What was I dead to? Restoration Angel. Only one card could kill me off the top, and that is exactly what he drew. Cue Big Tears.
For Game 3, I mulliganed to four and was dispatched before playing my second spell. Such bad luck.
I had played to my outs, and I had put myself in a position to fulfill my plan of chaining Sphinx’s Revelations. Still, I went from stabilization to out of the tournament with one card off of the top of my opponent’s library. So much for leveled thinking … I might as well not even try, right? And of course I had to mulligan to four to ensure that I had no way to come back in the third game. This is the worst luck in the world.
Hushing Big Tears
This is where my thought process changed. First off, did you notice how Game 1 went? He mulliganed to four and I won. Bad luck? No. Variance is never going away. It doesn’t matter how much better we get at the game. Despite skill, the best player will not always win. We want to believe that they will, but the greatest GIF in the world shows us how luck can kill us all:
Logically, if the better player always won, then Magic would never grow. Sometimes, players need that moment of pure variance to be engrossed for a lifetime. I have written about hating the miracle mechanic, and while I am still not a fan, I have come to realize those moments can connect players forever. The real key for the losing player is to take it in stride.
I know this sounds like a “No … really?” moment, but also know I am not alone in feeling frustrated and enraged after being on the losing side of the table. It truly seems like the other key to getting better may be recognizing this fact: No matter how good you are, how much you think you know, or what level you are operating on, you will lose to luck and variance — and it is OK.
Let’s reexamine my opponent’s “miracle draw” of Restoration Angel. Big Tears would say his opponent drew the one card that could win him the game. He would then go on to complain about his rotten luck to anyone and everyone who would listen. In all reality, however, it wasn’t really that improbable. My opponent played four copies of Restoration Angel, and he was at least 20 cards deep into his deck. Four copies left among 40 cards gives him a 10 percent chance to draw that card off of the top. Big Tears would say he had a 90 percent chance to win the game. But are 1-in-10 odds that bad? Many Magic players would say yes, but they would also play the lottery a lot more if chances were that high.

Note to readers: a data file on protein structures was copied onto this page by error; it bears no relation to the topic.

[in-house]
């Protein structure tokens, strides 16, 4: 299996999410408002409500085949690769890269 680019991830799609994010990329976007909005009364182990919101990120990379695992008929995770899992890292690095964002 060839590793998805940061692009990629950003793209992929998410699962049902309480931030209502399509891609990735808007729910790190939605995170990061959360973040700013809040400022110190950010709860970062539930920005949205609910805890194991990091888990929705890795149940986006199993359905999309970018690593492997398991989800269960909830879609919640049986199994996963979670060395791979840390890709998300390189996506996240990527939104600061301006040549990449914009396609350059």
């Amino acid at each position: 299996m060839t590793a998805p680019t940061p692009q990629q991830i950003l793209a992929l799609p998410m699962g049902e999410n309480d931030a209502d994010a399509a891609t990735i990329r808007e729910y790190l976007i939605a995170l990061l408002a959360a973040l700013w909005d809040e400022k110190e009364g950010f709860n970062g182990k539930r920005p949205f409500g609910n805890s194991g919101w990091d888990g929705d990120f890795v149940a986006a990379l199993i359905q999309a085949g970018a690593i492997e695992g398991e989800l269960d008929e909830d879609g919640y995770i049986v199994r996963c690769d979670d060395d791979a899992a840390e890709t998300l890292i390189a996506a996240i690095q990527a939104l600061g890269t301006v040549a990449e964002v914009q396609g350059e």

I had a good plan in the game, but I certainly wasn’t going to win in the next two or three turns. This means that his odds only got better, so there was inevitability here that Big Tears would have ignored (and I did for at least a little while). In all reality, my opponent was in the winning position with no cards in hand, and all of my leveled thinking didn’t matter. It bothers me to think about how many board states I have complained and cried about while failing to learn from them. So much for being a better player.
Checking Your Emotions
Learn to check your emotions. This is the advice I offer, while still being very new to the idea myself. This will be tough for any Magic player; half of the fun of being a geek and having a hobby like this is the fanatical devotion we share. You enjoy playing the game because of the emotional connection and satisfaction it brings, so winning a heated match or tournament is a feeling unlike anything else. But so is losing, and this is especially true when you lose in such a brutal way.
The Magic community is great, and one of the reasons why is that we can share in each other’s victories. The Twitterverse went crazy after Tom Martell won Pro Tour Gatecrash, but 95 percent of those congratulating him didn’t even know him. I personally congratulated him at the Pittsburgh GP. I really had no reason to, but again, the community is awesome. If we can collectively cheer on someone we have no real ties to, how is it that most of us can’t even congratulate our opponent — and mean it — after a Friday Night Magic match?
It is never easy to think calmly and rationally after losses, but it is absolutely critical. Playing Magic — especially competitive Magic — is much more fun when everyone is discussing an awesome play, instead of getting down on their own play or deriding another player’s skill by calling it luck.
It bothers me that I have played so blindly while thinking I was getting so much better. Missing the key component of recognizing and accepting variance is rough. I know a lot of players like myself, who literally spend more time complaining about individual losses than actually playing Magic. I will not always be able to silence Big Tears, and that sometimes there will be that mind-blowingly frustrating topdeck that kills my tournament run.
But the thought process has to change, and it has to change now.